# Nonlinear estimates of regression coefficients?

About simple regression:

It's well known that usual OLS estimators of $β_{0}$ and $β_{1}$ have minimum variance of all unbiased linear estimators.

I wonder if there are popular biased linear estimators which have smaller variance or unbiased nonlinear estimators or biased nonlinear estimators which have better characteristics such as smaller variance.

Recenlty, I found these!!

1. related question : OLS is BLUE. But what if I don't care about unbiasedness and linearity?

2. related comment : " It is probably the same narrow place of understanding that OLS is just a best linear unbiased estimator (BLUE), and there exist better biased or nonlinear examples like James-Stein estimator or LASSO estimator that minimizes MSE further."

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non-linear estimators will only outperform OLS if the nature of the relation between $y$ and $x$ is nonlinear, i.e. the first assumption of OLS, $y = β_{0} + β_{1}x$ is invalid. –  mzuba May 15 '12 at 8:43
I doubt it. Linear estimator here refers to the form $\sum_{i=1}^{n} k_i y_i$ given $x_i$'s. Consider error terms are mixed normal. I don't think linear estimators would outperform unlinear estimators in that case. –  KH Kim May 15 '12 at 15:54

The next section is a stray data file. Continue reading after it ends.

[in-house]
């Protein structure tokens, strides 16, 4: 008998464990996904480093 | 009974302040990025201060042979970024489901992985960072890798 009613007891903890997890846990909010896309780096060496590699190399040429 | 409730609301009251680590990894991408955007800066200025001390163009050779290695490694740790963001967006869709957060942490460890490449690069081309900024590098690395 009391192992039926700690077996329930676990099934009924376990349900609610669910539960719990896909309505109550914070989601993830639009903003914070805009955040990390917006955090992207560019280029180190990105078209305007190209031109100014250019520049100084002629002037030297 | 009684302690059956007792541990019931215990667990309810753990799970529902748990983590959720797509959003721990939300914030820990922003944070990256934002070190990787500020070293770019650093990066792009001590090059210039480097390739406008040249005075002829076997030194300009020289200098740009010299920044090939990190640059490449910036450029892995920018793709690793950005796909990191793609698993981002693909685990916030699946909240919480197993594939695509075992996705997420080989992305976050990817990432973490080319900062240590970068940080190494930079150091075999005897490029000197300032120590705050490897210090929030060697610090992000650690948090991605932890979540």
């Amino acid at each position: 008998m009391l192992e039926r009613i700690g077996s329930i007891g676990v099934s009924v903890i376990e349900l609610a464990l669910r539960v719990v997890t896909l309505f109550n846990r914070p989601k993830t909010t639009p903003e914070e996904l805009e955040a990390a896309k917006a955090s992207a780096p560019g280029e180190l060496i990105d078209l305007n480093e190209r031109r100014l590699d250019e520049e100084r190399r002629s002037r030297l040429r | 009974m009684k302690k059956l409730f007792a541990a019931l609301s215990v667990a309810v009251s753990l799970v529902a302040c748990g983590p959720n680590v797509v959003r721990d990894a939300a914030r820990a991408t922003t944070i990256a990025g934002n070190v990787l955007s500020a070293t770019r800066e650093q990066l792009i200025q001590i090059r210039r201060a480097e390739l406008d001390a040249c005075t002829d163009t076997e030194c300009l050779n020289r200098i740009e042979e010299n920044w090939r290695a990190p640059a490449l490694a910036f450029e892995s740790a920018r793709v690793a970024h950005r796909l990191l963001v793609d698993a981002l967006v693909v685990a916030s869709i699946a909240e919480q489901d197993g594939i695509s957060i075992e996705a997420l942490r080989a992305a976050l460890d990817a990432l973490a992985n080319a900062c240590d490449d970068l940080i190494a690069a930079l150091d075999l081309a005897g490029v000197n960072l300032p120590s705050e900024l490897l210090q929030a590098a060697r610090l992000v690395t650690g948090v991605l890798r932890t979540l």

@mzuba, non-linear estimators will outperform OLS if the relationship between $y$ and $x$ is non-linear in the parameters. $y = \beta x^2 + \varepsilon$ is still a linear model. –  Macro May 15 '12 at 18:38
@KHKim, I'm not quite sure I understand the question, but regularized regression coefficient estimators (e.g. LASSO, Ridge Regression) often outperform OLS in terms of mean-squared error despite being biased, although this assumes the underlying model is linear so I'm not sure this is related. –  Macro May 15 '12 at 18:40
I think that like Macro is saying you can improve on least squares if the error terms are not gaussian or if there are errors in the variables. Particularly in the error in variables case least sqaures is doing the wrong thing because it assumes no error in x and minimizes the squared error in y. The Gauss Markov Theorem assumes possibly non-Gaussian error term but no error in x. If you have error in x nothing even guarantees that least squares will be unbiased! –  Michael Chernick May 15 '12 at 22:37
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